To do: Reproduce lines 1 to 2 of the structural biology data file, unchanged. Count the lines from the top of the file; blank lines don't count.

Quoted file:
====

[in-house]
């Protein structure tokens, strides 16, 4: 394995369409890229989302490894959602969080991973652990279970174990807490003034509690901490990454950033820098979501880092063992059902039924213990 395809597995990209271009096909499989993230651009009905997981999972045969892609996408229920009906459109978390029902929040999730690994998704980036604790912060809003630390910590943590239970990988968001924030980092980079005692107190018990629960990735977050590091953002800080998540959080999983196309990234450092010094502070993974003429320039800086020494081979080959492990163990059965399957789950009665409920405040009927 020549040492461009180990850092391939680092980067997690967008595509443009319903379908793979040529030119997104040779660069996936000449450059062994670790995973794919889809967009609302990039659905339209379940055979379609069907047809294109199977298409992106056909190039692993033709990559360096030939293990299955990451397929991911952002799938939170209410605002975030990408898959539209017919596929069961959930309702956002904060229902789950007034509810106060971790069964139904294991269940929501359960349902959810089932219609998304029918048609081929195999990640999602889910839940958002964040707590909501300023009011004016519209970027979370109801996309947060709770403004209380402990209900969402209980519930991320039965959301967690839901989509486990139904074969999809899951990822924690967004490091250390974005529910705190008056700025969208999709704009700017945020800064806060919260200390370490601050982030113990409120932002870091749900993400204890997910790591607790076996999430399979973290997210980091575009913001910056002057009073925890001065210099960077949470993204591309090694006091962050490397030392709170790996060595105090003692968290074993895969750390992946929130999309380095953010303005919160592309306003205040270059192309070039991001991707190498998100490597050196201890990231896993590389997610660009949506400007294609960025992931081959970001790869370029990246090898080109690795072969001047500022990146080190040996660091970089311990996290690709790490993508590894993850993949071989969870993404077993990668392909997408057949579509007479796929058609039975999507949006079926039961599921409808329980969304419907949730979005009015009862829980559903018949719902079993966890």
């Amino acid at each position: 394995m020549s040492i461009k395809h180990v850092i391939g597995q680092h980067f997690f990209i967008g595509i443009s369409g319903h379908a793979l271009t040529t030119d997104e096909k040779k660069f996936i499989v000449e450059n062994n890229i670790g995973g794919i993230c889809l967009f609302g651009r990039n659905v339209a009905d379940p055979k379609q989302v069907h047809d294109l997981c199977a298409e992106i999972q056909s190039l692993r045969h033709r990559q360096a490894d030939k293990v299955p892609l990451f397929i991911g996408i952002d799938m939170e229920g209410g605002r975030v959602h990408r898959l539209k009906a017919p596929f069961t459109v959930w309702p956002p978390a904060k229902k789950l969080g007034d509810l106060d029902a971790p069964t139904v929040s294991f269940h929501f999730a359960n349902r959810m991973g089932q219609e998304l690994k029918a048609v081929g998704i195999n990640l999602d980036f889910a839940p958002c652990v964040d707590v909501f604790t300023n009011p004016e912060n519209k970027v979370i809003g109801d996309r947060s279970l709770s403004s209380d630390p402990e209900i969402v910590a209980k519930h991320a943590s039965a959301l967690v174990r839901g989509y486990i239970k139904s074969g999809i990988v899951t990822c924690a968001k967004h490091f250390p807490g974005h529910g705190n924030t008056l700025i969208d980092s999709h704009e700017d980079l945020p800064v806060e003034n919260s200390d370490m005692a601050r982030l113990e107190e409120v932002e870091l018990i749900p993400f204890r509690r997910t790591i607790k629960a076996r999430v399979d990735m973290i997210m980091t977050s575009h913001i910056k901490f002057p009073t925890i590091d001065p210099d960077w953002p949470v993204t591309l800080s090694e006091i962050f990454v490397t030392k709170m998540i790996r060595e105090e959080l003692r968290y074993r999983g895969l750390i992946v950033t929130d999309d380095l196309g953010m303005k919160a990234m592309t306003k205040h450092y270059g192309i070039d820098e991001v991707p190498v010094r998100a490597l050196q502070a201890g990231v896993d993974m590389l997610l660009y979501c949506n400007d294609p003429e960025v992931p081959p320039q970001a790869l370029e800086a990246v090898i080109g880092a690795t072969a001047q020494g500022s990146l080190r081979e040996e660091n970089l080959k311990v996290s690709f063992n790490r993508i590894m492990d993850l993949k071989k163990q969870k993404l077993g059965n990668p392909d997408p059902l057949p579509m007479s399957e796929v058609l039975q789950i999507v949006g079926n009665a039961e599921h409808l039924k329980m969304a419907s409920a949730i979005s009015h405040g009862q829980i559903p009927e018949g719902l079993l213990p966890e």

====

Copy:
[in-house]
């Protein structure tokens, strides 16, 4: 394995369409890229989302490894959602969080991973652990279970174990807490003034509690901490990454950033820098979501880092063992059902039924213990 395809597995990209271009096909499989993230651009009905997981999972045969892609996408229920009906459109978390029902929040999730690994998704980036604790912060809003630390910590943590239970990988968001924030980092980079005692107190018990629960990735977050590091953002800080998540959080999983196309990234450092010094502070993974003429320039800086020494081979080959492990163990059965399957789950009665409920405040009927 020549040492461009180990850092391939680092980067997690967008595509443009319903379908793979040529030119997104040779660069996936000449450059062994670790995973794919889809967009609302990039659905339209379940055979379609069907047809294109199977298409992106056909190039692993033709990559360096030939293990299955990451397929991911952002799938939170209410605002975030990408898959539209017919596929069961959930309702956002904060229902789950007034509810106060971790069964139904294991269940929501359960349902959810089932219609998304029918048609081929195999990640999602889910839940958002964040707590909501300023009011004016519209970027979370109801996309947060709770403004209380402990209900969402209980519930991320039965959301967690839901989509486990139904074969999809899951990822924690967004490091250390974005529910705190008056700025969208999709704009700017945020800064806060919260200390370490601050982030113990409120932002870091749900993400204890997910790591607790076996999430399979973290997210980091575009913001910056002057009073925890001065210099960077949470993204591309090694006091962050490397030392709170790996060595105090003692968290074993895969750390992946929130999309380095953010303005919160592309306003205040270059192309070039991001991707190498998100490597050196201890990231896993590389997610660009949506400007294609960025992931081959970001790869370029990246090898080109690795072969001047500022990146080190040996660091970089311990996290690709790490993508590894993850993949071989969870993404077993990668392909997408057949579509007479796929058609039975999507949006079926039961599921409808329980969304419907949730979005009015009862829980559903018949719902079993966890």